I have been in the telecom industry for for many years. The issue that most people don't understand is that the infrastructure is "shared" amongst all subscribers and somebody has to pay for it.
One of the common questions I always got from Telco operators is "how many subscribers can your mobile system handle"? My snide answer is "100 billion"....as long as nobody makes any calls. The question they should be asking is "how many simultaneous calls can your system handle?". Then the answer becomes 100,000 peak busy hour calls. The Telco customer should know what their *expected calls per hour per subscriber* are and then they can calculate the number subscribers they can handle.
The "expected calls per hour per subscriber" (or expected bandwidth per subscriber in this case) changes the calculation significantly. Netflix and other content providers have been a game changer in recent years because they have drastically changed that number. The ISPs know they can't provide every subscriber peak bandwidth at the same time. When subscribers used their "promised bandwidth" in 2 second bursts to quickly load a WWW page, the ISPs had no problem providing it. But now that subscribers are demanding their "promised bandwidth" in 2 hour "bursts", the playing field changes dramatically. ISPs, of course, can engineer for that load, but then "somebody" needs to pay for it. That "somebody" is either the subscriber in the form of higher ISP subscription rates, or the content providers in the form of "throttling fees" which they will undoubtedly pass on to their customers or advertisers.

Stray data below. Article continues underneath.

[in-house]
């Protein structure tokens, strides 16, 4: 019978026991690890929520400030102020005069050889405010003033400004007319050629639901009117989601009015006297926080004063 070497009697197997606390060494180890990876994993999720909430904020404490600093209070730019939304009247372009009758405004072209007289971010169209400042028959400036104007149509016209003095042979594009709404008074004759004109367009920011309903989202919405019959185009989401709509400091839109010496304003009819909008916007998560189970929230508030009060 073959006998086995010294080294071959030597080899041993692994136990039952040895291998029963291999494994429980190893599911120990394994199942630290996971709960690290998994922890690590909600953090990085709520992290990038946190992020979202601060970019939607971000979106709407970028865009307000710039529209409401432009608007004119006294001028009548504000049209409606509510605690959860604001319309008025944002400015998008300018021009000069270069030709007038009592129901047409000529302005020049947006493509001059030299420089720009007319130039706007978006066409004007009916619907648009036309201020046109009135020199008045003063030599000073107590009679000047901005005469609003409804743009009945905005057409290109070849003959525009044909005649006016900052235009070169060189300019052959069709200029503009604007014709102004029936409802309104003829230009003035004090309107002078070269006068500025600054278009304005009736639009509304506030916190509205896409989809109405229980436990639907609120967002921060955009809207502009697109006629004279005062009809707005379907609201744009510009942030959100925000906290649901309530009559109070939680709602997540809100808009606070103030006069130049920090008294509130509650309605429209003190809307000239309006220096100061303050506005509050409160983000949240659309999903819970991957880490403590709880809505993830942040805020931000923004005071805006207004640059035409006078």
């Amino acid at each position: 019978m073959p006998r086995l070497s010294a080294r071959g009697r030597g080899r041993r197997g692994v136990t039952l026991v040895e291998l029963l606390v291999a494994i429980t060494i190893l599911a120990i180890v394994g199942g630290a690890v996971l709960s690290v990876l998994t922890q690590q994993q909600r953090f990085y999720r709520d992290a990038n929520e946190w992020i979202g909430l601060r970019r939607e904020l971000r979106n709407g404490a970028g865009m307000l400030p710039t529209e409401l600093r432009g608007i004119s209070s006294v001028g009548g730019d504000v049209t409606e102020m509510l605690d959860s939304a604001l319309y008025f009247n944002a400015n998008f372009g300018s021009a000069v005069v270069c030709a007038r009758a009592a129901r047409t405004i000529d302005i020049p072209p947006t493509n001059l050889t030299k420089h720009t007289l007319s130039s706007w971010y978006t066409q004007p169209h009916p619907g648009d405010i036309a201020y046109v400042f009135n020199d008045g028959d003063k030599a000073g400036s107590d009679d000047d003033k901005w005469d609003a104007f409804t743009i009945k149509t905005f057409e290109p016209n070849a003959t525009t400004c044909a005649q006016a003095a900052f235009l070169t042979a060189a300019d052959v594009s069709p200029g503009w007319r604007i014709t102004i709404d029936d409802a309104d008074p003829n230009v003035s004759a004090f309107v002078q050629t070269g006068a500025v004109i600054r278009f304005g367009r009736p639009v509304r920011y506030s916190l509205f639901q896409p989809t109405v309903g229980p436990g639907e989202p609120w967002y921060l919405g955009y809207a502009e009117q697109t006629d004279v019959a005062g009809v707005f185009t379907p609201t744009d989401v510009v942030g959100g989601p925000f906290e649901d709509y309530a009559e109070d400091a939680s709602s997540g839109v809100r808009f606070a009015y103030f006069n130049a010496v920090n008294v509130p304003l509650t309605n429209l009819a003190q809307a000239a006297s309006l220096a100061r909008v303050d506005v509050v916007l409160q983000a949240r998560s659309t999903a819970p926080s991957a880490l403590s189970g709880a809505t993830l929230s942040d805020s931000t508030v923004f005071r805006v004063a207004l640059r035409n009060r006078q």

Net neutrality simply shifts who is paying for the cost of all that equipment for our access. One way the end user will end up paying for it directly, and the other way the end user pays for it indirectly through higher content fees, or goods and services that are more expensive due to higher advertising fees. In the end we all have to pay for it.
I tend to fall on the side of Net Neutrality (and consequently would be willing to pay the ISP more for access), because otherwise the big players (Netflix, Google, etc.) will become more entrenched as they are able to pay the throttling fees while some upstart with a great service can't afford it.